WebApi/MVC 4 Exceptions As Control Flow Anti-Pattern

Topics: Web Api
Feb 16, 2012 at 11:50 AM

I notice that throwing exceptions to short-circuit requests has persisted into the MVC 4 beta. This smacks of being a performance anti-pattern to me. What are the team's thoughts on this? Shouldn't one avoid throwing exceptions except in exceptional circumstances? I'm nervous that either:

(a) Ignorant developers will abuse this.

(b) It provides a potential denial-of-service attack vector through deliberate bad requests consuming more processor cycles that necessary.

Is this hyperbole or a real issue?

See here for a blog post with some general background: http://blogs.msdn.com/b/alikl/archive/2008/02/02/performance-sin-using-exceptions-to-control-flow.aspx and there are many other references to this concept on .NET and other platforms around the web.


Feb 16, 2012 at 3:15 PM

Do you not throw an HttpErrorResponse? That's a little different than an exception. I know it's an exception, but it also has context contained in it, of which, you can make it a 200 instead of a 500. And have your error handler return a list of messages as a proper object, or something of that sort. (This is what I use it for, I return a JsonErrorResponse object when a "cancellation" error is thrown).

Feb 17, 2012 at 2:13 AM
Yes, you can throw HttpResponseException from pretty much anywhere and we'll pick it up and convert it into the appropriate response.

That said, I personally think that throwing HttpResponseException from a method which can return an HttpResponseMessage is indicative of a lazy/poor application design.
Feb 17, 2012 at 2:17 AM

If you think that it's not good design, how are you supposed to return a typed error response that is different than what you register your output to be?

public Foo Endpoint(int range)

    // An invalid response was received, what would you do other than throw?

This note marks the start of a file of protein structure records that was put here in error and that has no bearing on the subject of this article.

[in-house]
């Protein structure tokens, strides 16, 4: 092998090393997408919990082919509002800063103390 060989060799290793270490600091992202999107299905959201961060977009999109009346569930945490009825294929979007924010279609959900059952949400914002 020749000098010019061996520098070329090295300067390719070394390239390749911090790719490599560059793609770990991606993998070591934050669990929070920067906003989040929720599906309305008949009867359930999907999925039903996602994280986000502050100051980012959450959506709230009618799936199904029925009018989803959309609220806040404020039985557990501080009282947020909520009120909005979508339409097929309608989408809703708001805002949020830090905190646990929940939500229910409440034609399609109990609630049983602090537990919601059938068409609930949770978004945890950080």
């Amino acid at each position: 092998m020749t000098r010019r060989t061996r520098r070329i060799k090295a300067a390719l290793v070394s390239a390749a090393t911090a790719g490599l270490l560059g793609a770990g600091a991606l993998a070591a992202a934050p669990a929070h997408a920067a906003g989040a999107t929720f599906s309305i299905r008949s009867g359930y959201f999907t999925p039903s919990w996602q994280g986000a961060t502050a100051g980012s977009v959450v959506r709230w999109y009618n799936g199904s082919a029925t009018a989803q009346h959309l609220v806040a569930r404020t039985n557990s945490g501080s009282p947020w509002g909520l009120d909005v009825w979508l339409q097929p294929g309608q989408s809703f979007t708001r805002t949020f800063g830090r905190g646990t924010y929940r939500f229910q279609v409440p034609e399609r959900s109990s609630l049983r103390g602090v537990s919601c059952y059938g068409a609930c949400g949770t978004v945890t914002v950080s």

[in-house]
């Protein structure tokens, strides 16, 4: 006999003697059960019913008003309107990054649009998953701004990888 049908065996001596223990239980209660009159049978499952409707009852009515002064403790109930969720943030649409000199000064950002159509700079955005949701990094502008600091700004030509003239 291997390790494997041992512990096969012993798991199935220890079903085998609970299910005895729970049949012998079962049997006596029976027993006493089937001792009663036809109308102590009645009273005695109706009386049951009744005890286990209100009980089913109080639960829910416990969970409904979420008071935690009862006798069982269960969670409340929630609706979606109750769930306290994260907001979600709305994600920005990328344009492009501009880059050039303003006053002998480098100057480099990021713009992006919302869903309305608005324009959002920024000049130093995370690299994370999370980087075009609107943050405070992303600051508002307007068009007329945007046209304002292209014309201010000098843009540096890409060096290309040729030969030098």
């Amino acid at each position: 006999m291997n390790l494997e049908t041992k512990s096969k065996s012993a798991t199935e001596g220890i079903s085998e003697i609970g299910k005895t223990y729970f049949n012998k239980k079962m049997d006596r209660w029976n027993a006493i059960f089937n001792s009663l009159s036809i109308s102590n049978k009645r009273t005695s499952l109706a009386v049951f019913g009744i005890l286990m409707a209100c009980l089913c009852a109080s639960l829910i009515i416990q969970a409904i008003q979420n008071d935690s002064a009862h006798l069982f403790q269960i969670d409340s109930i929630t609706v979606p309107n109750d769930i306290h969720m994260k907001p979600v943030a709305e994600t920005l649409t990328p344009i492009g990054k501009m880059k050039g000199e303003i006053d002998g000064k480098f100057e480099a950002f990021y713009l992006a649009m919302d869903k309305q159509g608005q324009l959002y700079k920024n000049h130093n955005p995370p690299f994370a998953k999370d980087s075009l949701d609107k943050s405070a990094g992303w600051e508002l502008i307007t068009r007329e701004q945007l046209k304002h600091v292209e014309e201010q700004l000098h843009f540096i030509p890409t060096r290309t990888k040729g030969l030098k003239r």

Feb 17, 2012 at 4:44 AM


That is a valid usage for HttpResponseException. The one advantage is it immediately exits processing.

Feb 17, 2012 at 5:48 AM
Edited Feb 17, 2012 at 6:26 AM

ok cool, wanted to make sure what I was doing wasn't considered bad practice. thanks. sorry for the thread hijack

Feb 17, 2012 at 12:03 PM

@digitalpacman's previous post:

>>If you think that it's not good design, how are you supposed to return a typed error response that is different than what you register your output to be?

That's kind of my point. I would argue you want to be able to return expected failures without having to throw an exception to it. With the current implementation, the only way to do this is to have every response type carry the ability to report a failure condition. You could do this with a type hierarchy:

class ResponseBase

class ErrorResponse : ResponseBase

class SomeGoodResponse : ResponseBase

and return HttpResponseMessage<ResponseBase> from every method. But that's uuuuuuuuuuuuuugggggly!

Maybe HttpResponseMessage<TSuccess, TFail> would do it so you have a choice of setting two different Content properties, one for success, one for failure. I'm sure there's a better way than this... but I'm not sure throwing exceptions as control flow is it.

As an example, let's say I had a web site that sold rare items and an API that you could use to reserve an item. Maybe it has the signature:

HttpResponse<ItemReservation> CreateReservation(int itemId)

Now it's highly likely that users may find that they've been beaten to the punch by someone else. In this case, throwing an exception to be caught by an error handler to send a different response (maybe an HttpResponse<ItemReservationFailed>) to convey the failure would be nasty. So do I have to add structure to all my return types to carry failure information?